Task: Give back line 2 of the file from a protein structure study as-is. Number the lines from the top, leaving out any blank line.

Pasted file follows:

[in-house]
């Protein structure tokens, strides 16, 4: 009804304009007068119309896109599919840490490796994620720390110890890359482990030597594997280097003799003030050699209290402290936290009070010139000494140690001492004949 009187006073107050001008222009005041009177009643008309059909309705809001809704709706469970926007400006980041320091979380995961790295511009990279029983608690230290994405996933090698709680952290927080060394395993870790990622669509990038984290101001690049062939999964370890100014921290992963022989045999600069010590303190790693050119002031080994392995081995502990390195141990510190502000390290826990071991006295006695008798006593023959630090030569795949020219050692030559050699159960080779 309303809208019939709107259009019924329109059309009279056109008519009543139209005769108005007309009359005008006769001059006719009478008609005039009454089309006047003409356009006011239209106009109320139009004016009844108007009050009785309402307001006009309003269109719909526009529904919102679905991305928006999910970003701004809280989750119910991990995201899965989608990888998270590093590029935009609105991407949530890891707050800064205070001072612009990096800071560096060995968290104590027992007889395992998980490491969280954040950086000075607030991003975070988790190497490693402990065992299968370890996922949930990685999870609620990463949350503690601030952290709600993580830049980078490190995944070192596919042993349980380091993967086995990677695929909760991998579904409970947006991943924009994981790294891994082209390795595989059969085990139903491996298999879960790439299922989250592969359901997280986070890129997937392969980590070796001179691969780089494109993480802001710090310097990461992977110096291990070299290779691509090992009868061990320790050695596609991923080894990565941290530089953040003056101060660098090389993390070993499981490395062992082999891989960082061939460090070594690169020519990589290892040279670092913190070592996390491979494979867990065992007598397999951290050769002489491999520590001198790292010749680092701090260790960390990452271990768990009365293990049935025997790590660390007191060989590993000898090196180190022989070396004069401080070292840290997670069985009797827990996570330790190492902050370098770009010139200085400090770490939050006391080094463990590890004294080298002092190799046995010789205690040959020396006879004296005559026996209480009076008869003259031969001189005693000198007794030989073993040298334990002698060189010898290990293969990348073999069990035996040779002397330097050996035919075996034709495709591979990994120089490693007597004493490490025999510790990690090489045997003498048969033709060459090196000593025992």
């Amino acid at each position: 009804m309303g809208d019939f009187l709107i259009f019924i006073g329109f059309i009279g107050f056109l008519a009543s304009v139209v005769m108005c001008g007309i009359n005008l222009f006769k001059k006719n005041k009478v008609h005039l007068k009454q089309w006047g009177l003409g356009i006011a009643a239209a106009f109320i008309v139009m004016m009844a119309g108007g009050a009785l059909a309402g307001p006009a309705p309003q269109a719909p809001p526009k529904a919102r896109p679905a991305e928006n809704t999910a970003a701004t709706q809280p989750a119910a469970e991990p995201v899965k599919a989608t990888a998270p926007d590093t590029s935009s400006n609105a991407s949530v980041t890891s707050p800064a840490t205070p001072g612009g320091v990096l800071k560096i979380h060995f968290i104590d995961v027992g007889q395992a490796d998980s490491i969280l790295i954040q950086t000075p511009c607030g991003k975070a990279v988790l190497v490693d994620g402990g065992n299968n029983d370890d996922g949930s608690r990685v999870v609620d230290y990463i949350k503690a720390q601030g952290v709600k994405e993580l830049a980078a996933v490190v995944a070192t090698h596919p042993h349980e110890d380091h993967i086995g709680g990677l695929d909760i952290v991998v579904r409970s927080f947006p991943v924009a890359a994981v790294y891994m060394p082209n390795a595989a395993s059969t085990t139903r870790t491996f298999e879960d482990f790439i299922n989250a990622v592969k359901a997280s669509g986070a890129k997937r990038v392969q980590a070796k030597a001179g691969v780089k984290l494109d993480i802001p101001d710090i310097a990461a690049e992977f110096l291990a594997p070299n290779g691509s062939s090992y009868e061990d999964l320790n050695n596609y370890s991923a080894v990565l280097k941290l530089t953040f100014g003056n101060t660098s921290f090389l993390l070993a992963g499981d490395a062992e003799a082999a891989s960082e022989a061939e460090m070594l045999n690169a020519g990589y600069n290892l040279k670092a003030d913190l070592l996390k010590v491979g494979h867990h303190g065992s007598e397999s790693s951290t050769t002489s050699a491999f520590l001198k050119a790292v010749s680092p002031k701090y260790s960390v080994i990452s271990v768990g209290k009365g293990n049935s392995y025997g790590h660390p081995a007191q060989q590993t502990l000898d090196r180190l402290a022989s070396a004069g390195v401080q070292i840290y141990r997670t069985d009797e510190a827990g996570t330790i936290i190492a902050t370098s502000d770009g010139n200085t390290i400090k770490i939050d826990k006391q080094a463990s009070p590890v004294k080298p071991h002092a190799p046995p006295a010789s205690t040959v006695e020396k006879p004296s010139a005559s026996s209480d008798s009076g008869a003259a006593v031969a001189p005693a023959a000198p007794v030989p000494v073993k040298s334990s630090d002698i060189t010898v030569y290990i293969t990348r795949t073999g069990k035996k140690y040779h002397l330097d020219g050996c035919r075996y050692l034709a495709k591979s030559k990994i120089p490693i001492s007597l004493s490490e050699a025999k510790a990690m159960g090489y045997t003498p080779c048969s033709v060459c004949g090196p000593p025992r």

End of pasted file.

């Protein structure tokens, strides 16, 4: 009804304009007068119309896109599919840490490796994620720390110890890359482990030597594997280097003799003030050699209290402290936290009070010139000494140690001492004949 009187006073107050001008222009005041009177009643008309059909309705809001809704709706469970926007400006980041320091979380995961790295511009990279029983608690230290994405996933090698709680952290927080060394395993870790990622669509990038984290101001690049062939999964370890100014921290992963022989045999600069010590303190790693050119002031080994392995081995502990390195141990510190502000390290826990071991006295006695008798006593023959630090030569795949020219050692030559050699159960080779 309303809208019939709107259009019924329109059309009279056109008519009543139209005769108005007309009359005008006769001059006719009478008609005039009454089309006047003409356009006011239209106009109320139009004016009844108007009050009785309402307001006009309003269109719909526009529904919102679905991305928006999910970003701004809280989750119910991990995201899965989608990888998270590093590029935009609105991407949530890891707050800064205070001072612009990096800071560096060995968290104590027992007889395992998980490491969280954040950086000075607030991003975070988790190497490693402990065992299968370890996922949930990685999870609620990463949350503690601030952290709600993580830049980078490190995944070192596919042993349980380091993967086995990677695929909760991998579904409970947006991943924009994981790294891994082209390795595989059969085990139903491996298999879960790439299922989250592969359901997280986070890129997937392969980590070796001179691969780089494109993480802001710090310097990461992977110096291990070299290779691509090992009868061990320790050695596609991923080894990565941290530089953040003056101060660098090389993390070993499981490395062992082999891989960082061939460090070594690169020519990589290892040279670092913190070592996390491979494979867990065992007598397999951290050769002489491999520590001198790292010749680092701090260790960390990452271990768990009365293990049935025997790590660390007191060989590993000898090196180190022989070396004069401080070292840290997670069985009797827990996570330790190492902050370098770009010139200085400090770490939050006391080094463990590890004294080298002092190799046995010789205690040959020396006879004296005559026996209480009076008869003259031969001189005693000198007794030989073993040298334990002698060189010898290990293969990348073999069990035996040779002397330097050996035919075996034709495709591979990994120089490693007597004493490490025999510790990690090489045997003498048969033709060459090196000593025992």